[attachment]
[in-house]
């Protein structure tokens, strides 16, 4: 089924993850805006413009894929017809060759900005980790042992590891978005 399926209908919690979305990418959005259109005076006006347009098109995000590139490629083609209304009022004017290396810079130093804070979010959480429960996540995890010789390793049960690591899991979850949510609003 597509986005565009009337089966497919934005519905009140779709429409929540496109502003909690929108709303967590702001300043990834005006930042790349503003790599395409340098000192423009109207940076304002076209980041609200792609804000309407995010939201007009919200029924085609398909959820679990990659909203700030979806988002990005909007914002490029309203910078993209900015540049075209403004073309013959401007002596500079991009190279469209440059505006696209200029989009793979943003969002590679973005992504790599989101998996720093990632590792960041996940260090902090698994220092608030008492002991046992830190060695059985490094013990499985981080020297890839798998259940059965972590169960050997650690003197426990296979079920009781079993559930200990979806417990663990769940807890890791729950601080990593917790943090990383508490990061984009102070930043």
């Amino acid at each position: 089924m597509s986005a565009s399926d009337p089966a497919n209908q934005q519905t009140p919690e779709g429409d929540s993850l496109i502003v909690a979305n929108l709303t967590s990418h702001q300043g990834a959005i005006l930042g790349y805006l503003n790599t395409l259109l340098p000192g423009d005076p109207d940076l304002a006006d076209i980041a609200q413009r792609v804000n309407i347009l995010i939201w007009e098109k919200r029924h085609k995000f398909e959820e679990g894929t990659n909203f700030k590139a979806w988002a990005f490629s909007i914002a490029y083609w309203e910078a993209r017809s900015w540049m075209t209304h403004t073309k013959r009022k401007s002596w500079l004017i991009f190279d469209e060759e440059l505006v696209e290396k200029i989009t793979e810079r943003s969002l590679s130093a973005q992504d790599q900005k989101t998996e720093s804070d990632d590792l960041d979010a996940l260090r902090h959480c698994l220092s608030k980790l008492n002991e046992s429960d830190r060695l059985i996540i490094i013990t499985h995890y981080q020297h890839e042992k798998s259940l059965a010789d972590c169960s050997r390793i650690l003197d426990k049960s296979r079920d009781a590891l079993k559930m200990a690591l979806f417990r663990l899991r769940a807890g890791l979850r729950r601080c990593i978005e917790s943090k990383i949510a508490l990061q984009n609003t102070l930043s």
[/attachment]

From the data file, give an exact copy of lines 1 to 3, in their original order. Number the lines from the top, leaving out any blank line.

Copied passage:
[in-house]
């Protein structure tokens, strides 16, 4: 089924993850805006413009894929017809060759900005980790042992590891978005 399926209908919690979305990418959005259109005076006006347009098109995000590139490629083609209304009022004017290396810079130093804070979010959480429960996540995890010789390793049960690591899991979850949510609003 597509986005565009009337089966497919934005519905009140779709429409929540496109502003909690929108709303967590702001300043990834005006930042790349503003790599395409340098000192423009109207940076304002076209980041609200792609804000309407995010939201007009919200029924085609398909959820679990990659909203700030979806988002990005909007914002490029309203910078993209900015540049075209403004073309013959401007002596500079991009190279469209440059505006696209200029989009793979943003969002590679973005992504790599989101998996720093990632590792960041996940260090902090698994220092608030008492002991046992830190060695059985490094013990499985981080020297890839798998259940059965972590169960050997650690003197426990296979079920009781079993559930200990979806417990663990769940807890890791729950601080990593917790943090990383508490990061984009102070930043």
């Amino acid at each position: 089924m597509s986005a565009s399926d009337p089966a497919n209908q934005q519905t009140p919690e779709g429409d929540s993850l496109i502003v909690a979305n929108l709303t967590s990418h702001q300043g990834a959005i005006l930042g790349y805006l503003n790599t395409l259109l340098p000192g423009d005076p109207d940076l304002a006006d076209i980041a609200q413009r792609v804000n309407i347009l995010i939201w007009e098109k919200r029924h085609k995000f398909e959820e679990g894929t990659n909203f700030k590139a979806w988002a990005f490629s909007i914002a490029y083609w309203e910078a993209r017809s900015w540049m075209t209304h403004t073309k013959r009022k401007s002596w500079l004017i991009f190279d469209e060759e440059l505006v696209e290396k200029i989009t793979e810079r943003s969002l590679s130093a973005q992504d790599q900005k989101t998996e720093s804070d990632d590792l960041d979010a996940l260090r902090h959480c698994l220092s608030k980790l008492n002991e046992s429960d830190r060695l059985i996540i490094i013990t499985h995890y981080q020297h890839e042992k798998s259940l059965a010789d972590c169960s050997r390793i650690l003197d426990k049960s296979r079920d009781a590891l079993k559930m200990a690591l979806f417990r663990l899991r769940a807890g890791l979850r729950r601080c990593i978005e917790s943090k990383i949510a508490l990061q984009n609003t102070l930043s």